I have always liked to host Christmas, and it usually, meaning always, involves a lot of food and wine. Think huge antipasto platters, an array of salads, and a great big selection of meat and seafood carefully marinated and ready to hit the barbeque.
A varied selection of wine is always available at our place to suit most palates (perks of being in the wine industry), but at Christmas time I usually stock up on the more approachable styles to make sure nothing is too overwhelming for the food, and of course, my guests.
The safest bets when hosting a larger group of people are soft reds (Merlot, Pinot Noir, Tempranillo), for the red drinkers wanting to lay off the big jammy styles in the heat, and cold crisp and young whites (Sauvignon Blanc, young Riesling, Sauvignon Blanc Semillon, Semillon Sauvignon Blanc), perfect nursing material for a warm summers day- and an exceptional match to barbequed seafood.
So needless to say, Christmas at our place usually means by the end of the day, after the barbeque is lit a second time and my guests gorge themselves on another helping, everyone jumps into their taxi’s pretty content and very, very merry!
This year though, I am itching to do something different. I am taking my guests to Greece!
And no, I don’t mean just putting together a few skewers or “Souvlakia” for the barbeque - which I will do anyway just because a barbeque is an Australian adult’s Santa Claus, it absolutely must make an appearance. I am talking Homemade Dips, Moussaka, Saganaki Prawns, Slow Cooked Oven Lamb with Lemon Potatoes and Warm Pita Bread.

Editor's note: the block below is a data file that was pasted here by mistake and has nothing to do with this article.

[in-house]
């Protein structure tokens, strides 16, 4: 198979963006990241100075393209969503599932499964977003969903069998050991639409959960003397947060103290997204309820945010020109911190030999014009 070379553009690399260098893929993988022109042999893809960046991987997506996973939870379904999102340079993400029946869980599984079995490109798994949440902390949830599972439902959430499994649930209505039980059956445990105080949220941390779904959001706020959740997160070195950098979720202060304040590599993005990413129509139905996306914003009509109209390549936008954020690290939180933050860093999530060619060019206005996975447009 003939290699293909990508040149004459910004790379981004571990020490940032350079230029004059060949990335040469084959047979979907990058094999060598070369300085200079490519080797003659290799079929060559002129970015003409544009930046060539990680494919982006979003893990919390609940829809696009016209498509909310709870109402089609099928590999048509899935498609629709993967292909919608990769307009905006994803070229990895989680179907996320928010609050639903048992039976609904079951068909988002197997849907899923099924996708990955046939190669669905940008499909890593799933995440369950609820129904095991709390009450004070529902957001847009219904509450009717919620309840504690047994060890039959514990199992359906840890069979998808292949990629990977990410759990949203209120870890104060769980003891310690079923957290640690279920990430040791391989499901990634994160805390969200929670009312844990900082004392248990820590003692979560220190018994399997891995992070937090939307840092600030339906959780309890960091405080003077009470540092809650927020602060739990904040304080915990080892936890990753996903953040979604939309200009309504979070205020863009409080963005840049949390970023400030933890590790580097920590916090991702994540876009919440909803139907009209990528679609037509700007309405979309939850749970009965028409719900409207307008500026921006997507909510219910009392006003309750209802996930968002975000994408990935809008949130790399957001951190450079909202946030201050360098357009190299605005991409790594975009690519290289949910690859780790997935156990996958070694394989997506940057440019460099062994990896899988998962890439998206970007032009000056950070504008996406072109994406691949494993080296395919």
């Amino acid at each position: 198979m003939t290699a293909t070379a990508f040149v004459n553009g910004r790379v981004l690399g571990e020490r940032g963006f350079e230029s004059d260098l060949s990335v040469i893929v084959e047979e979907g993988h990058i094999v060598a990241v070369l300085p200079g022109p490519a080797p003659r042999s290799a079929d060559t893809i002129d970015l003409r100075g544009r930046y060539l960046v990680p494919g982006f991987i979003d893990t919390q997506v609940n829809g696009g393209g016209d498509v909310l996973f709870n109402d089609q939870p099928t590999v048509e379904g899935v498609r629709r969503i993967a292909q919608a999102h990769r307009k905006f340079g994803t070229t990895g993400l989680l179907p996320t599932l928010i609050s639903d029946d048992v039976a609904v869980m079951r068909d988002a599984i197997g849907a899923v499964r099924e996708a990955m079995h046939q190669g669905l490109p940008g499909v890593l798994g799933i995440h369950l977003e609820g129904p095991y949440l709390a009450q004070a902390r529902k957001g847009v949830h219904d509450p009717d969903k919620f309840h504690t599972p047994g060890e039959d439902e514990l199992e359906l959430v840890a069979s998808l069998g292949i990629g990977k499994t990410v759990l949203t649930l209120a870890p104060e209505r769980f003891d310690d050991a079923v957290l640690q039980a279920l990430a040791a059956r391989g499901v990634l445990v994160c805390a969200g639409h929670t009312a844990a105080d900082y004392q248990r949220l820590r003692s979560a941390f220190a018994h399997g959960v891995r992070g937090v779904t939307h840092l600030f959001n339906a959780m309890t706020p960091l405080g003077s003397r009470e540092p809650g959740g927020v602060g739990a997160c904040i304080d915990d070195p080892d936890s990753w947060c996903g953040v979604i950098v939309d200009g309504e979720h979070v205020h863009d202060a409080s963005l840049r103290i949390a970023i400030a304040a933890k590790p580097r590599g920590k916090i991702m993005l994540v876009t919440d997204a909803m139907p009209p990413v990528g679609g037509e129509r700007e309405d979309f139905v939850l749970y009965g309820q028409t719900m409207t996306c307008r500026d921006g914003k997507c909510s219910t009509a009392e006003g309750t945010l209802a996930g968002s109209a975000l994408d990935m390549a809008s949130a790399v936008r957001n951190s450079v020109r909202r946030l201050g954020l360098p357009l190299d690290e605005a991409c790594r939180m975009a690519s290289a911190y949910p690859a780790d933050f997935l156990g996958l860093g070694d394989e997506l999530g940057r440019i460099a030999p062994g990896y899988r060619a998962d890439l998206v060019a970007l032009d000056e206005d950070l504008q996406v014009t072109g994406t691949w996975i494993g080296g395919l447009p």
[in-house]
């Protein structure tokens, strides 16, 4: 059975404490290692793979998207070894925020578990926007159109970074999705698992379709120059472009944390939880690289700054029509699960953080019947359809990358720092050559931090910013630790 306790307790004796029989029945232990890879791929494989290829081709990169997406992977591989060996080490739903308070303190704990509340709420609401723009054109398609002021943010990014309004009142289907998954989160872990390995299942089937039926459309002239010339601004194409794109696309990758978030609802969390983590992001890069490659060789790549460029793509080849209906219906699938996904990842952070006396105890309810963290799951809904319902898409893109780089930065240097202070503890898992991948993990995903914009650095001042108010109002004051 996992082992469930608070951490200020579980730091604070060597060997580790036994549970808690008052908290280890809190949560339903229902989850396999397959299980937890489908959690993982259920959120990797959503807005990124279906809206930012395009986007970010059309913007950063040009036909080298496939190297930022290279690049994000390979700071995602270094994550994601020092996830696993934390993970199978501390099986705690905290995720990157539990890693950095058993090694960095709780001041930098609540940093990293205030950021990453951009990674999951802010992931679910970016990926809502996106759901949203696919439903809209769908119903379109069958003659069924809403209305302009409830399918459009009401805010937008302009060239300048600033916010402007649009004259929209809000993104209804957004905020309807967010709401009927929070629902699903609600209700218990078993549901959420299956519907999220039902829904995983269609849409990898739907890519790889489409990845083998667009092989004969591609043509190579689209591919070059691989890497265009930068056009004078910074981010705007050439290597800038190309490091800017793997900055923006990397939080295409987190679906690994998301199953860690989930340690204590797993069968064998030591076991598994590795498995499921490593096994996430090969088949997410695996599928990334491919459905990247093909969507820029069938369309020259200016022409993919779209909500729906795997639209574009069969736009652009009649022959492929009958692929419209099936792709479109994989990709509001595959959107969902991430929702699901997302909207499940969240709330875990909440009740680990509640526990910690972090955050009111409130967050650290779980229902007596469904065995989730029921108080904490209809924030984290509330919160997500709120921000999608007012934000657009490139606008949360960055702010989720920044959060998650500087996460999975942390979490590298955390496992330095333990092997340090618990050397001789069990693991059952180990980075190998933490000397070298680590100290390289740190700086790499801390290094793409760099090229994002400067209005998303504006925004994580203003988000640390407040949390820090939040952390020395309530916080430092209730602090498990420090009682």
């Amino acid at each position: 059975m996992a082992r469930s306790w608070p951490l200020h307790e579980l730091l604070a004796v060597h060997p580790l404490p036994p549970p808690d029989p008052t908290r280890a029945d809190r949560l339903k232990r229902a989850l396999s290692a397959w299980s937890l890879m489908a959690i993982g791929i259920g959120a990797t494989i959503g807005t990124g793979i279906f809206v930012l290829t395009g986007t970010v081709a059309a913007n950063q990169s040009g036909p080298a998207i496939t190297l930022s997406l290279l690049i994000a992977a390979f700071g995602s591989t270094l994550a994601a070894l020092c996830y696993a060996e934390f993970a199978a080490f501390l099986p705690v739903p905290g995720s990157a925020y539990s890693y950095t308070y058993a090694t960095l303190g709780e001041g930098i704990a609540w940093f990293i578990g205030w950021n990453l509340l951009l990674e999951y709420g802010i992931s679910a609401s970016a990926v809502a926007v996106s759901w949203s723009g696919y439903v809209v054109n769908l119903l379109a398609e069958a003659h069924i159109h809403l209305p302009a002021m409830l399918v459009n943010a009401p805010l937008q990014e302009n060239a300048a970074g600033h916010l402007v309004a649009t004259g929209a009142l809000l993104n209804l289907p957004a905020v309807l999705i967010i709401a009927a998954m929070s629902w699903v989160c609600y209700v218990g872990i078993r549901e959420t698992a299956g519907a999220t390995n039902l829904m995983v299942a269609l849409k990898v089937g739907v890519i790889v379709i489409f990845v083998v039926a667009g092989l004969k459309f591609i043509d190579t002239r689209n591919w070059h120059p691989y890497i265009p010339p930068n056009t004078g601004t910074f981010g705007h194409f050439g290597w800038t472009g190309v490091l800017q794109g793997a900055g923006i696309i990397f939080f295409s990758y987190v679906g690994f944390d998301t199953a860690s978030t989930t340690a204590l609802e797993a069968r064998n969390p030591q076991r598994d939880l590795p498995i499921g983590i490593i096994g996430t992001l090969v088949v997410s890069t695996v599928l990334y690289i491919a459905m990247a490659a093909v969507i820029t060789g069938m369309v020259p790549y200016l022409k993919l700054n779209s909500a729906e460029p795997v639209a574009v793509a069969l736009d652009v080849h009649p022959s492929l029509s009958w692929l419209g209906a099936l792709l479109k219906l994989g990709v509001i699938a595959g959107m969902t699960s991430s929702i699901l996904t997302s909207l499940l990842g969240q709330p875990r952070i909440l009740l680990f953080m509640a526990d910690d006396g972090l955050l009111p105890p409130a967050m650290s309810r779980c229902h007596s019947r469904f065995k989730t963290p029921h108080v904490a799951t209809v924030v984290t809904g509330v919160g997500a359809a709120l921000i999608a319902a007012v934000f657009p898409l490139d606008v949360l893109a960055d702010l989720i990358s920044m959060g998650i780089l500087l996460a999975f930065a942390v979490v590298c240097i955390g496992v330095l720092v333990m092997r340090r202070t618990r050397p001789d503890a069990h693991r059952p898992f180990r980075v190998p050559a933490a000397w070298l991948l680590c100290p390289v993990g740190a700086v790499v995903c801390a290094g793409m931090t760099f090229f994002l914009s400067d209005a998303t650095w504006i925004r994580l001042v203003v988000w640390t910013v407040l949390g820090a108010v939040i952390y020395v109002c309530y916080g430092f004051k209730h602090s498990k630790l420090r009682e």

To create the atmosphere, traditional music will play in the background, and wine will be free flowing. Greek wine, that is.
Unfortunately, Greek wine has taken a bad rap over the years, mostly due to the fact that Greek themed restaurants both in Australia and abroad feature the cheapest and nastiest version of Retsina to offer patrons as their house wine.
But believe me - this is not what premium Greek wine tastes like. If you know what to look for, some Greek wine can be absolutely spectacular and will rival some of the best wines in the world.
So before you go on your Greek wine-hunting mission I want to warn you - don’t go too cheap. There is a great deal of shipping and import costs associated with imported alcohol so if its still cheap, the base cost of wine is probably too cheap and it may or may not burn your throat on the way down! Spend at least $15 a bottle, or better yet, if your guests ask what to bring, ask them to select a bottle of decent Greek wine from their local and bring it along with them. That way everyone will get to sample and compare a fabulous variety of wines on the day!
A few Greek varietals to you may want to try;
Moschofilero- A dry and bold wine with lots of spice and perfume- perfect summer drinking and a favourite of mine. Comparable to Riesling.
Malagousia- Greece’s answer to the Pinot Grigio- highly aromatic, medium bodied and elegant.
Xinomavro- Native to Greece, this is a varietal that is probably incomparable to any other in the world, but perhaps closest to a Nebbiolo. High in tannins with lots of savoury characteristics, it’s almost an entrée in itself. Well worth the try and very Greek.
Agioritiko- Soft tannins and great with food- if you are a Merlot drinker this is your thing
Muscat of Samos- A yummy, sticky varietal often with aromas of dried apricots, honeycomb and nougat and fruity on the pallet (its sounds like a dessert in itself, right?) A perfect pairing to a dessert of ice cream, cheese, or baklava!
Of course, Christmas isn’t only about fabulous lunches and dinners, the most important thing is that family and friends share a memorable, laugh and love filled day together- but great food and wine is always a bonus.
I can’t wait to take my family and friends to Greece this year - where are you taking yours?
Have a safe and Merry Christmas!
You can buy Greek Varietals at www.redwhiteandbubbles.com.au